Let’s Dish About Your Dog’s Dish
By Dorothy Wills-Raftery
In today’s market, there are so many different types of dog dishes in a multitude of colors and styles that are so tempting to buy because they look cute. But, did you know that stainless steel is the most recommended and safest type of bowl for your dog?
The Pros of Stainless Steel
According to Whole Dog Journal, “The easiest type of bowl to keep clean – and…also the safest bowl for your dog to eat and drink from – is stainless steel. This material will not leach potentially dangerous chemicals into your dog’s food and water, like some plastics, aluminum, poorly glazed pottery, or old ceramic dishes.”
While we always should be checking any type of dish we get for our beloved pets, stainless steel ones are reportedly safer and easier to keep clean, thus reducing any ill effects for our pet, like getting ill or injured. According to RaiseAGreenDog.com, “Over many years, stainless steel has been proven to be the safest material for making and storing foods. It is durable, sanitary, rust-free, and non-leaching. And the best part is that they can last a lifetime, and save you money!”
What About Glass or Plastic? Just Say No.
You may be asking what about glass, ceramic, and plastic dishes? Glass dishes, if outside and left on a wooden deck or porch, the glass can heat up to the breaking point. Broken or chipped glass and ceramic bowls can obviously be a hazard to your dog by causing injury. Additionally, the hot sun can filter through the glass ones, similar to a magnifying glass, and cause wood (decks) as well as curtains (indoors) to ignite and possibly cause a fire.
As far as plastics go, aside from possibly harboring potentially dangerous chemicals (even if it is BPA-free), it is a very porous material, meaning it becomes a good breeding ground for germs and mold. Plastic dishes and bowls also can be easily scratched or chewed by a dog, which is also an invitation for nasty bacteria, not to mention broken pieces being a hazard if ingested by your pup, and some chemicals can even harm your pet if simply inhaled.
Time to Do The (Dog) Dishes
No matter what type of dish or bowl you choose for your dog’s food and water—and stainless steel is the top-recommended style of dish—cleaning is key. States Whole Dog Journal, “While the canine digestive system is capable of neutralizing virulent bacteria when a dog is healthy, when a dog’s immune system is compromised, that bacteria can overwhelm his defenses and make him one sick pup.”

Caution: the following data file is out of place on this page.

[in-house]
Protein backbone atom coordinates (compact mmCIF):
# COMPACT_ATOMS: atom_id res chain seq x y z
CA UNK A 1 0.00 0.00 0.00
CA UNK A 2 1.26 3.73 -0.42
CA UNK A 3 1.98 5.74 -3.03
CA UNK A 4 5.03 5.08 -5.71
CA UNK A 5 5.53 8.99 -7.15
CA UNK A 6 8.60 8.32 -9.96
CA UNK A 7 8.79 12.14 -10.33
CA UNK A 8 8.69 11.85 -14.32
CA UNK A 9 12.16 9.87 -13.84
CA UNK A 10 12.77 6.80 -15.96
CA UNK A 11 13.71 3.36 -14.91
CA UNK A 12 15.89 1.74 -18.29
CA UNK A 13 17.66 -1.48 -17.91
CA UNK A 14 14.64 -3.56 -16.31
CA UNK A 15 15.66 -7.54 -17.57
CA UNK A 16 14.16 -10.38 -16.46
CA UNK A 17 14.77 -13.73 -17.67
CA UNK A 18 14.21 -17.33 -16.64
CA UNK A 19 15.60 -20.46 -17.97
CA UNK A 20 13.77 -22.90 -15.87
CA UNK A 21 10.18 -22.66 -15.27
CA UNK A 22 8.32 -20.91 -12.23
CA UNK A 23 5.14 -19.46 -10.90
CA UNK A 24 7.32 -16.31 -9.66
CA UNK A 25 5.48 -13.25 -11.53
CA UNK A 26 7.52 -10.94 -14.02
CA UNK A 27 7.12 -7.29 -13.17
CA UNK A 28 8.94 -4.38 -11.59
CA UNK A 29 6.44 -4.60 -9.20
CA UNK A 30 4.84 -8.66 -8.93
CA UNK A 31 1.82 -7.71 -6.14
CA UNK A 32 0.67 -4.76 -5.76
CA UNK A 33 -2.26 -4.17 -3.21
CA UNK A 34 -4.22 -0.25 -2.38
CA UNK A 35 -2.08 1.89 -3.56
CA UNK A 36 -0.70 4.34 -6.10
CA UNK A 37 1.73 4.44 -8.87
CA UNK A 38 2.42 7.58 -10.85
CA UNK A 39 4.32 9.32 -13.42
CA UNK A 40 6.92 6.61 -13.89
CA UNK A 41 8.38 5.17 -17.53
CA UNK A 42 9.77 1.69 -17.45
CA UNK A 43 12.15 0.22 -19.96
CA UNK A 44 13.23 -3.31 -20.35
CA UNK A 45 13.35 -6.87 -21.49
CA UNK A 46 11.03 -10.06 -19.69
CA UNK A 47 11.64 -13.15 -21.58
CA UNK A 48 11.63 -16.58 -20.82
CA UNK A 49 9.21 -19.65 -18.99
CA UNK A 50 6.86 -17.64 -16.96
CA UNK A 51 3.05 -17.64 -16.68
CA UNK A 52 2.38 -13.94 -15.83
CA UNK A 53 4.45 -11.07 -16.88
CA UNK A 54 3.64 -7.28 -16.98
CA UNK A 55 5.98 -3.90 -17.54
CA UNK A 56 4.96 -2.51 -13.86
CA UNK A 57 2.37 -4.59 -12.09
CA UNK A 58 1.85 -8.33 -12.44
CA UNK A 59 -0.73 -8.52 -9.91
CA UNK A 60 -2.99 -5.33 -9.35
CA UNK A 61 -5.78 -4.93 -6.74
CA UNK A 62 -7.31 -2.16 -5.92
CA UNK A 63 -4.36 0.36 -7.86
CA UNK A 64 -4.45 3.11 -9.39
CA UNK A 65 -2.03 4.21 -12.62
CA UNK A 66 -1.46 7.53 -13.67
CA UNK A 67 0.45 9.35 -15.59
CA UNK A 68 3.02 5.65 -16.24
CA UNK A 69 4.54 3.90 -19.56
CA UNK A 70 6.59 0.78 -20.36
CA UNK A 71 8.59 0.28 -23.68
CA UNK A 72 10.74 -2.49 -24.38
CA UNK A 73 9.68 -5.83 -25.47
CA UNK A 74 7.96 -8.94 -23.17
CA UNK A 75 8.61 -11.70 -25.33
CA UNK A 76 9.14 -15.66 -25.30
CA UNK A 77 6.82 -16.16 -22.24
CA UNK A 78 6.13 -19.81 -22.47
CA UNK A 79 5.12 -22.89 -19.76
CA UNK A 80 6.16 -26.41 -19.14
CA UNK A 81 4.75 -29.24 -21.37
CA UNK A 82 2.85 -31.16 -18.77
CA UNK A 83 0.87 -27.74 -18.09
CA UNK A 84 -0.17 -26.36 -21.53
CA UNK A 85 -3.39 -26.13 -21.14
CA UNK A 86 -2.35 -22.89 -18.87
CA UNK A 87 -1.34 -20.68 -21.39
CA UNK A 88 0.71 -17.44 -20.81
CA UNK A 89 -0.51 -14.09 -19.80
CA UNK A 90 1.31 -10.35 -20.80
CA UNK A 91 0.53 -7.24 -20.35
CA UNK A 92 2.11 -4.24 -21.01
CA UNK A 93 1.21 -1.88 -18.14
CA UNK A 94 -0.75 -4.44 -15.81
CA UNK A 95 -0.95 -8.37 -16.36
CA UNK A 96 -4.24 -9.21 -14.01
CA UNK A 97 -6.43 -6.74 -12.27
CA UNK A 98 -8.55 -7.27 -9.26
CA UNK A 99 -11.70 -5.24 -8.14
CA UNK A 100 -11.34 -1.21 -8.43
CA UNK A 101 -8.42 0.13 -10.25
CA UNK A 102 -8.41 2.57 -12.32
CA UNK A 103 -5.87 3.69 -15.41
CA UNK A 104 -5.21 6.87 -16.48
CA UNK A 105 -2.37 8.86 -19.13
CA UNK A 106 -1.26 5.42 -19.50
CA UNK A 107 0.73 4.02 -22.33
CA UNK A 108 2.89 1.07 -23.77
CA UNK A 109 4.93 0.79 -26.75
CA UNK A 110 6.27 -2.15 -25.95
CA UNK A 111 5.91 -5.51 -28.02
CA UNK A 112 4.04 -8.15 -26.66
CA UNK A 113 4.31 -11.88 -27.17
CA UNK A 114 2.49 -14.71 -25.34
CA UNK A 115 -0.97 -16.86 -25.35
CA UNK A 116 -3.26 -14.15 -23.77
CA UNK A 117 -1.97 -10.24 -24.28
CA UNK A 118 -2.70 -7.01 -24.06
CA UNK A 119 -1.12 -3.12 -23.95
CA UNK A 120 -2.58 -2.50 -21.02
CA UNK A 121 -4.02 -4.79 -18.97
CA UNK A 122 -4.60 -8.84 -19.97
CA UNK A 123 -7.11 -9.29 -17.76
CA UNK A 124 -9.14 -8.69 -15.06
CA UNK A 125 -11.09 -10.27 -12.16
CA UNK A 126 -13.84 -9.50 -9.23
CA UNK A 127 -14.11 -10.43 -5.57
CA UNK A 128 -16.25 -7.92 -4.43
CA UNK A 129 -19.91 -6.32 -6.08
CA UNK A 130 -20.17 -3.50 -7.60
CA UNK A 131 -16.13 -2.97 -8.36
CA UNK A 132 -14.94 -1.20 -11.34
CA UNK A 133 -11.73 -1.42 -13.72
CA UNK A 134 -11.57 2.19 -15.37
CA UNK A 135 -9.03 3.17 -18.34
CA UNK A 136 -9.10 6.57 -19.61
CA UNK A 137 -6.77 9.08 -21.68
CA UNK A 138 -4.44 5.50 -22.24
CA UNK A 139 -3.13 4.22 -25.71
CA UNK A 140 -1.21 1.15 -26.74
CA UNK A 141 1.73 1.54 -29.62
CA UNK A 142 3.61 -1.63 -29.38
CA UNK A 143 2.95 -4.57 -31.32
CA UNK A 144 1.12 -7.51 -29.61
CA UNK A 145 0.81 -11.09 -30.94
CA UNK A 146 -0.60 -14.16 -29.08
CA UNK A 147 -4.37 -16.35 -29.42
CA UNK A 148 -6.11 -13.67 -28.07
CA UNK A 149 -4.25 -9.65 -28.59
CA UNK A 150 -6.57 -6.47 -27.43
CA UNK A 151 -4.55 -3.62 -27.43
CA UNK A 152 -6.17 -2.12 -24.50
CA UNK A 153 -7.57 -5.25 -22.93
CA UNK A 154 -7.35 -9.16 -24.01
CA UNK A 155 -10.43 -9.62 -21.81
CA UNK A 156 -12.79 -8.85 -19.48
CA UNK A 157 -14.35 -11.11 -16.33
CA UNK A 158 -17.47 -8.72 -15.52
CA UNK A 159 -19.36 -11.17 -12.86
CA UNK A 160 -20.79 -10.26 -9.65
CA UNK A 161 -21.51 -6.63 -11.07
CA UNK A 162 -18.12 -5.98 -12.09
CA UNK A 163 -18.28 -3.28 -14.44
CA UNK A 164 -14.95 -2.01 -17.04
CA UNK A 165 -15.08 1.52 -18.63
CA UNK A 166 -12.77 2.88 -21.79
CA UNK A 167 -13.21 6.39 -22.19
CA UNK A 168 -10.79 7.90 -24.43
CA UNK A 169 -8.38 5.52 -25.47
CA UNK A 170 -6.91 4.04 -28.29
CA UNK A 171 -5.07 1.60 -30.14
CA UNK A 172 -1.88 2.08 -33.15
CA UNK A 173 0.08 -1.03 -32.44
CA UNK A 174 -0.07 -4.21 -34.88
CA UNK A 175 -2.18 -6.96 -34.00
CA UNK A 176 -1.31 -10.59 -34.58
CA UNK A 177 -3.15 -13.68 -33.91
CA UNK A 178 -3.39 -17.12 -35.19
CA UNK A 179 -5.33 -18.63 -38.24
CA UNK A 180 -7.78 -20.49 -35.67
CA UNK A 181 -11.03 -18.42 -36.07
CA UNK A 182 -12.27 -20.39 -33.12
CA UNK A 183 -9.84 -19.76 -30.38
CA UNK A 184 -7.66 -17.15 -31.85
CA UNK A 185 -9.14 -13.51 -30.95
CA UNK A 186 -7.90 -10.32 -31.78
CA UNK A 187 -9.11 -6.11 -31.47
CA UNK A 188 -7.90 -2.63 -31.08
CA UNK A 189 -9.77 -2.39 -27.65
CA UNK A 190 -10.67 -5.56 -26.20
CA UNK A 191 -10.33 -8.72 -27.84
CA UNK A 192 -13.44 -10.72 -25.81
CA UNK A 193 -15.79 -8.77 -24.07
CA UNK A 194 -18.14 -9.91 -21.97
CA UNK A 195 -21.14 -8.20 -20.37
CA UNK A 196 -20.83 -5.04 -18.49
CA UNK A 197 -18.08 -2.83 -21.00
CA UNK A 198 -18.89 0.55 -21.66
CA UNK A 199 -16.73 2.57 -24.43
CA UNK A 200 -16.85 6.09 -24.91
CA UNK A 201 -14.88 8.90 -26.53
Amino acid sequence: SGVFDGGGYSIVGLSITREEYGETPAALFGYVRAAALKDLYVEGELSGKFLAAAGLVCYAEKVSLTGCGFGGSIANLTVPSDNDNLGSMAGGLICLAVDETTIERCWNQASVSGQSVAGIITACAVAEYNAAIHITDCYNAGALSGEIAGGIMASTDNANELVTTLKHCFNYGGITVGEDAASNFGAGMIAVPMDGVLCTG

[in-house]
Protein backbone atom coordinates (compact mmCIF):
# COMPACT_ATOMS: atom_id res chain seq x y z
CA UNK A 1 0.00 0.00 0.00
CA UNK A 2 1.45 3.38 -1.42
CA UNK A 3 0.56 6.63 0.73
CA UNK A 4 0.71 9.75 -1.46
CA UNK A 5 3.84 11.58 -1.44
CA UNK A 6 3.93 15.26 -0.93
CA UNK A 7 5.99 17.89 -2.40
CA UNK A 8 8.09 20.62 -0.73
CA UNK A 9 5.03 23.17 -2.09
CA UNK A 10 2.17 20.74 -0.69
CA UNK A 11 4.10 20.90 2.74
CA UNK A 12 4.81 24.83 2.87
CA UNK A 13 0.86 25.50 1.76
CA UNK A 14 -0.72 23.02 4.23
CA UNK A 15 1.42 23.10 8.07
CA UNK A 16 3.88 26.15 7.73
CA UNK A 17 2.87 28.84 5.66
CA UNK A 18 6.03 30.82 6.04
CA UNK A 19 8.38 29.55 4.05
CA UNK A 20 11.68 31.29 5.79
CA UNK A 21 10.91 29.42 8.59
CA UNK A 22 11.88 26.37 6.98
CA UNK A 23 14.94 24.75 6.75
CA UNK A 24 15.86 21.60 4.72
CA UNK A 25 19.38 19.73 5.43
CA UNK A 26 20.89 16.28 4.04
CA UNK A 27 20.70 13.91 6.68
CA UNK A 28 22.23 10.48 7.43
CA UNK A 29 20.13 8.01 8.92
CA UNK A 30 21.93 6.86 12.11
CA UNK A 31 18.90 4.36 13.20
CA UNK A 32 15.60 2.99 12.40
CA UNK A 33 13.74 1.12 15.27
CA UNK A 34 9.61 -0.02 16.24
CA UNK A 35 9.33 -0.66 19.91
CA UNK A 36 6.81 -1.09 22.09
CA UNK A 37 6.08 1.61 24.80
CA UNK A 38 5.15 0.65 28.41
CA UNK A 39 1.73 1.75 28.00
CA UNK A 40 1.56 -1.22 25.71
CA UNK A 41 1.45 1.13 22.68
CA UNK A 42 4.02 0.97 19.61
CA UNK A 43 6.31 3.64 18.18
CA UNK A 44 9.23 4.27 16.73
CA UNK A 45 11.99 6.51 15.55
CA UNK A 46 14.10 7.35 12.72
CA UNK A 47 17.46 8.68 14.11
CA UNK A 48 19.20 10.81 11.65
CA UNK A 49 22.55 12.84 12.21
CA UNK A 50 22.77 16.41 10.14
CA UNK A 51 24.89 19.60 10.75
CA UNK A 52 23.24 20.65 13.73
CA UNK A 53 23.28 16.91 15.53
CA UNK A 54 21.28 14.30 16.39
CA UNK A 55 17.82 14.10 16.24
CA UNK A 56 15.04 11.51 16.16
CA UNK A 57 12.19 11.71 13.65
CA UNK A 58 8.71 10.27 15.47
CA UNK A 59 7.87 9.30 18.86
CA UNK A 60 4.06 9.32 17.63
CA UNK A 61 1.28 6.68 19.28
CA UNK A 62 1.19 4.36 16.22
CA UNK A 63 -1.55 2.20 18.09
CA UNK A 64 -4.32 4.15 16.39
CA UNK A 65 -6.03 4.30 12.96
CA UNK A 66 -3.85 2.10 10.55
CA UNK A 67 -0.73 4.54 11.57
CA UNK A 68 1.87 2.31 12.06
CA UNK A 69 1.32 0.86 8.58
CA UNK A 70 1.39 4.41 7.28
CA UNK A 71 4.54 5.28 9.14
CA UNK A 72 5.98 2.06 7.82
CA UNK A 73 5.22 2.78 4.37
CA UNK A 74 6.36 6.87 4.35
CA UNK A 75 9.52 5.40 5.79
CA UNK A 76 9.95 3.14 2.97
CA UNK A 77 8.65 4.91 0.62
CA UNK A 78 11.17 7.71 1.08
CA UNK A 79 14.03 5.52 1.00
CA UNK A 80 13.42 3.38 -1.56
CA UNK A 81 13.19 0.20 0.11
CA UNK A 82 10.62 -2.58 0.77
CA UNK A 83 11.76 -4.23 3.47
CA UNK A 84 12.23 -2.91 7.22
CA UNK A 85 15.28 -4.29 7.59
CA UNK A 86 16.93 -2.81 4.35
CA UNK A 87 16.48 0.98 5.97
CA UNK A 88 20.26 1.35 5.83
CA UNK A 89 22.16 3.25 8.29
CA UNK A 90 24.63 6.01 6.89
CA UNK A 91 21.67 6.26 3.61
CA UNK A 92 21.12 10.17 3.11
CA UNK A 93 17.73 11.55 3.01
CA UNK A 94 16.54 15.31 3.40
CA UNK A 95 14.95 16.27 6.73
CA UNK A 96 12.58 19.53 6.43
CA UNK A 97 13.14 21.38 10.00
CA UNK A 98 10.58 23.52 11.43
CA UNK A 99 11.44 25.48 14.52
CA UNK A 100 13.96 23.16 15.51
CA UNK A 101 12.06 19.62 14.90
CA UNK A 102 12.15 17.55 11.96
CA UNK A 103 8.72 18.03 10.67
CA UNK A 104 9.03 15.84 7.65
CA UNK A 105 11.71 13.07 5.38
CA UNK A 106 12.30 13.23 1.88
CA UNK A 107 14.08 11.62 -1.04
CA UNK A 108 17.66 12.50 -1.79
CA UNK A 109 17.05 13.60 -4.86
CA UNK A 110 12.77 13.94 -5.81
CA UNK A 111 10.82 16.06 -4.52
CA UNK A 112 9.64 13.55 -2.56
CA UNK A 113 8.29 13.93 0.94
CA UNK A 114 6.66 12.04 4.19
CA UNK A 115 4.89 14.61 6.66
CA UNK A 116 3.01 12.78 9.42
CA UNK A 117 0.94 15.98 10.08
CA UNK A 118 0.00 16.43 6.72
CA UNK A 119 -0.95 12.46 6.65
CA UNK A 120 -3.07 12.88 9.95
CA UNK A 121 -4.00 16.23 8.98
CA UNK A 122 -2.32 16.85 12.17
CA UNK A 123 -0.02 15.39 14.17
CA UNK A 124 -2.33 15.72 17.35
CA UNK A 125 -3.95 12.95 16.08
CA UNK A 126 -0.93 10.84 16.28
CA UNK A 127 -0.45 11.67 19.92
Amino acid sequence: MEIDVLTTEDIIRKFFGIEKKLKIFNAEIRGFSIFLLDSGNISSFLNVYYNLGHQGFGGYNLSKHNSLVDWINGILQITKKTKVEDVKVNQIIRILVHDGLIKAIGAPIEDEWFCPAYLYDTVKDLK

Always be sure to wash and sterilize your dog’s bowls on a regular basis to avoid germs and bacteria from taking control and thereby posing a health threat should it be ingested by your dog. Especially watch out for the creases as bacteria love those hideaway spots.
And Just How Often Should They Be Cleaned?
They should be “scrubbed and air-dried at least a couple times a week – which means you should have more than one of them, to rotate in and out of use,” according to Whole Dog Journal. And don’t forget to change out the water often, keeping only fresh and clean water in a freshly cleaned dish.
Did You Know…?
4Knines has an amazing stainless steel dog dish! Here are a few good reasons for choosing one for your pet:
Durable: This heavy-duty, food-grade, double-walled stainless steel bowl is built to last a lifetime.
Non-slip /No-spill: Bottom rubber ring keeps the bowl in place and floor free from spills and scratches.
Large capacity: Holds 64 oz /8 cups of food or water.
High-grade materials: Made with 18/8 stainless steel that is non-toxic, rust resistant, and easy to sanitize.
Comes in five colors: black, blue, stainless, pink, and purple.
A percentage of sales is donated to animal advocacy groups.
Dorothy Wills-Raftery is an award-winning photojournalist and author. Her canine books include EPIC Dog Tales: Heartfelt Stories About Amazing Dogs Living & Loving Life With Canine Epilepsy; the FiveSibes™ Tales children’s books: What’s Wrong With Gibson? Learning About K-9 Epilepsy and Getting Healthy With Harley; and Buddy, the Christmas Husky~Based On A True Holiday Miracle (ArcticHouse Publishing). Her internationally top blogsite is FiveSibes™ , based on her five Siberian Huskies, and includes an online encyclopedia for the Siberian Husky breed.
Her work has also appeared in Chicken Soup for the Soul & Rosie the Riveter book series, Woman’s World Magazine, AmericanPet Magazine, American Dog Media, Ruff Drafts, The Sled Dogger, and Hudson Valley Paw Print Magazine. Dorothy has been awarded the prestigious Maxwell Medallion by the Dog Writers of America Association for “Excellence” for her writing, photography, and fiction. Her book EPIc Dog Tales: Heartfelt Stories About Amazing Dogs Living & Loving Life With Canine Epilepsy received the Independent Press Award for “Excellence” in the Reference Book category and the NYC Big Book Award for “Excellence” in the Animal/Pet book category. She was named “Best Author” by Hudson Valley Magazine and all four of her books were named “Best in Print” by AmericanPet Magazine.
An official International Purple Day® for (K9) Epilepsy Ambassador since 2012 and a volunteer case manager for The Wally Foundation-Canine Epilepsy, Dorothy partnered with the nonprofit Purple Day® Every Day presented by The Anita Kaufmann Foundation for her #Paws4Purple initiative, and she created the #FiveSibes #LiveGibStrong K9 Epilepsy Online Resource Library—all inspired by her epileptic Siberian Husky, Gibson, in order to help other Epi-dog families find accurate information to help their Epi-dogs.
You can follow Dorothy and her FiveSibes stories on the FiveSibes™ blog and on Facebook at FiveSibes: Siberian Husky K9 News & Reviews, and on Twitter and Instagram (@FiveSibesMom).